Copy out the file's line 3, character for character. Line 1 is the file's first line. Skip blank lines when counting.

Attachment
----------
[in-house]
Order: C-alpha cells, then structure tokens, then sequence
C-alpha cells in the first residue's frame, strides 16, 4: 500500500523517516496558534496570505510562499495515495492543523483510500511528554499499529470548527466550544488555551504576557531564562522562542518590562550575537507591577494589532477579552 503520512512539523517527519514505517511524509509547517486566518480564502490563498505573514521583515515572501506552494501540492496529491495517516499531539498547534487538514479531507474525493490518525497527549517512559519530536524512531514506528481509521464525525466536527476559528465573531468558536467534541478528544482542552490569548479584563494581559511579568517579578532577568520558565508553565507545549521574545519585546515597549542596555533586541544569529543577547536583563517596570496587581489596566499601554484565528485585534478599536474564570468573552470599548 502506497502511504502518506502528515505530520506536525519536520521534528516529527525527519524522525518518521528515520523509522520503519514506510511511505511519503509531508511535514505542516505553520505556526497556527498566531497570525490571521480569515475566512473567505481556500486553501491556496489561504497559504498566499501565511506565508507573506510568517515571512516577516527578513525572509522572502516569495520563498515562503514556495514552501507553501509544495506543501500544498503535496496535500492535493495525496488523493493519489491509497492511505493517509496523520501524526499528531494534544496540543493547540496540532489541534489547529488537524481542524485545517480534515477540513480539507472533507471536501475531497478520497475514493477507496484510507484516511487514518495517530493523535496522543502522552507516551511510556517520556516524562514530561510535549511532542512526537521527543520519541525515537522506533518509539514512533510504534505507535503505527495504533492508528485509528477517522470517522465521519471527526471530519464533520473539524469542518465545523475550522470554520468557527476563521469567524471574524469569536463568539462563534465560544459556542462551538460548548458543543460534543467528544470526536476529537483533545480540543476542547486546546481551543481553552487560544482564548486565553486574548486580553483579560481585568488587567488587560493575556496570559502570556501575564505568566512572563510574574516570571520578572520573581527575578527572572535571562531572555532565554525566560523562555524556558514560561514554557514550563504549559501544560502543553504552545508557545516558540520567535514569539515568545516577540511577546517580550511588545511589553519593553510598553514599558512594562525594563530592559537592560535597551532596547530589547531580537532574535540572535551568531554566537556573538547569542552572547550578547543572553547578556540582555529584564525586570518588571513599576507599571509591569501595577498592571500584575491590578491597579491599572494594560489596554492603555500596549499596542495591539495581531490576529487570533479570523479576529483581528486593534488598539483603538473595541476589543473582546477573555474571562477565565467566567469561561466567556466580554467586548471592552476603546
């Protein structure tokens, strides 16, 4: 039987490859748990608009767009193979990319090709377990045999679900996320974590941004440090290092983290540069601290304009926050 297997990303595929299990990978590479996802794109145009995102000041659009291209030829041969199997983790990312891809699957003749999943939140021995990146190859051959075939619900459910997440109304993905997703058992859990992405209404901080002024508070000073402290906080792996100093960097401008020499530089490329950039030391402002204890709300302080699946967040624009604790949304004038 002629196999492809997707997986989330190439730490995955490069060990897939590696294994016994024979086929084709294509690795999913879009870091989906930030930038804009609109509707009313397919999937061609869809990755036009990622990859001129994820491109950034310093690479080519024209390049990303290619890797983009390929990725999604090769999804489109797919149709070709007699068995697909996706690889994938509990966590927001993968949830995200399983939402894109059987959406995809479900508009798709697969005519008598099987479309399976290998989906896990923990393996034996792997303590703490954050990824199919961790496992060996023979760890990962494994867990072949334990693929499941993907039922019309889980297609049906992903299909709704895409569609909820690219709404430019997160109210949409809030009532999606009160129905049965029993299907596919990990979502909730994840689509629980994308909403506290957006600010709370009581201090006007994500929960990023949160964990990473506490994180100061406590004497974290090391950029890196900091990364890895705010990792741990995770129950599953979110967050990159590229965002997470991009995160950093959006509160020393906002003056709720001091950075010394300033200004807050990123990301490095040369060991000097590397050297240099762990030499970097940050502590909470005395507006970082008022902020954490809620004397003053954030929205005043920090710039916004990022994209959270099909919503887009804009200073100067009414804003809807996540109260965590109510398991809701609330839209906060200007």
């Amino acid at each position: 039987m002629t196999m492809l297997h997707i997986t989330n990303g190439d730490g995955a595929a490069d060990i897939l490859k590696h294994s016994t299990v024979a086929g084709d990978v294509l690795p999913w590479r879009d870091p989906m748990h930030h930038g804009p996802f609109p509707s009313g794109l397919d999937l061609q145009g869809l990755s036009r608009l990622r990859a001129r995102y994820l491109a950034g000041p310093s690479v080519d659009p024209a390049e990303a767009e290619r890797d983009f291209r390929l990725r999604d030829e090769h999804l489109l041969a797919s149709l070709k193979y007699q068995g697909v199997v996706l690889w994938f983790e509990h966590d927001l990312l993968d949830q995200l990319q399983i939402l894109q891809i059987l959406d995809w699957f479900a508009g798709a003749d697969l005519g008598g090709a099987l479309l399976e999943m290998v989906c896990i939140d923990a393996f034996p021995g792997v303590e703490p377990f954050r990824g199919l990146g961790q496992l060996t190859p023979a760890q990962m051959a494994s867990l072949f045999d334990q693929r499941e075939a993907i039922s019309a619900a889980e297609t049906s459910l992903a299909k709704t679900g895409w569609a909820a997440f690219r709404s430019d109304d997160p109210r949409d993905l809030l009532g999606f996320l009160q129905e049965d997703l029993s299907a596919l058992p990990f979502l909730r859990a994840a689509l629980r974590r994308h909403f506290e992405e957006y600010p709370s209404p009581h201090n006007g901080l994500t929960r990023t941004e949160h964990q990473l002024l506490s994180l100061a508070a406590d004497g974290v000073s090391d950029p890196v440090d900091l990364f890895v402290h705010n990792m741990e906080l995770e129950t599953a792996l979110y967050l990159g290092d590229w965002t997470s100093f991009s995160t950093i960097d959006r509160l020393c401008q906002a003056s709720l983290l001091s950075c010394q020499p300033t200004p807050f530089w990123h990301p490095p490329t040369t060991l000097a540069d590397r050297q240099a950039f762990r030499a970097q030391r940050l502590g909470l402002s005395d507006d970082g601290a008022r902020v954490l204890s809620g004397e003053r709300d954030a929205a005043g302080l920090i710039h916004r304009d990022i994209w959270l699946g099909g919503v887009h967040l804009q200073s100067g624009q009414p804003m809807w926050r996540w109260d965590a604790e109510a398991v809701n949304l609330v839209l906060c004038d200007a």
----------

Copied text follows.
C-alpha cells in the first residue's frame, strides 16, 4: 500500500523517516496558534496570505510562499495515495492543523483510500511528554499499529470548527466550544488555551504576557531564562522562542518590562550575537507591577494589532477579552 503520512512539523517527519514505517511524509509547517486566518480564502490563498505573514521583515515572501506552494501540492496529491495517516499531539498547534487538514479531507474525493490518525497527549517512559519530536524512531514506528481509521464525525466536527476559528465573531468558536467534541478528544482542552490569548479584563494581559511579568517579578532577568520558565508553565507545549521574545519585546515597549542596555533586541544569529543577547536583563517596570496587581489596566499601554484565528485585534478599536474564570468573552470599548 502506497502511504502518506502528515505530520506536525519536520521534528516529527525527519524522525518518521528515520523509522520503519514506510511511505511519503509531508511535514505542516505553520505556526497556527498566531497570525490571521480569515475566512473567505481556500486553501491556496489561504497559504498566499501565511506565508507573506510568517515571512516577516527578513525572509522572502516569495520563498515562503514556495514552501507553501509544495506543501500544498503535496496535500492535493495525496488523493493519489491509497492511505493517509496523520501524526499528531494534544496540543493547540496540532489541534489547529488537524481542524485545517480534515477540513480539507472533507471536501475531497478520497475514493477507496484510507484516511487514518495517530493523535496522543502522552507516551511510556517520556516524562514530561510535549511532542512526537521527543520519541525515537522506533518509539514512533510504534505507535503505527495504533492508528485509528477517522470517522465521519471527526471530519464533520473539524469542518465545523475550522470554520468557527476563521469567524471574524469569536463568539462563534465560544459556542462551538460548548458543543460534543467528544470526536476529537483533545480540543476542547486546546481551543481553552487560544482564548486565553486574548486580553483579560481585568488587567488587560493575556496570559502570556501575564505568566512572563510574574516570571520578572520573581527575578527572572535571562531572555532565554525566560523562555524556558514560561514554557514550563504549559501544560502543553504552545508557545516558540520567535514569539515568545516577540511577546517580550511588545511589553519593553510598553514599558512594562525594563530592559537592560535597551532596547530589547531580537532574535540572535551568531554566537556573538547569542552572547550578547543572553547578556540582555529584564525586570518588571513599576507599571509591569501595577498592571500584575491590578491597579491599572494594560489596554492603555500596549499596542495591539495581531490576529487570533479570523479576529483581528486593534488598539483603538473595541476589543473582546477573555474571562477565565467566567469561561466567556466580554467586548471592552476603546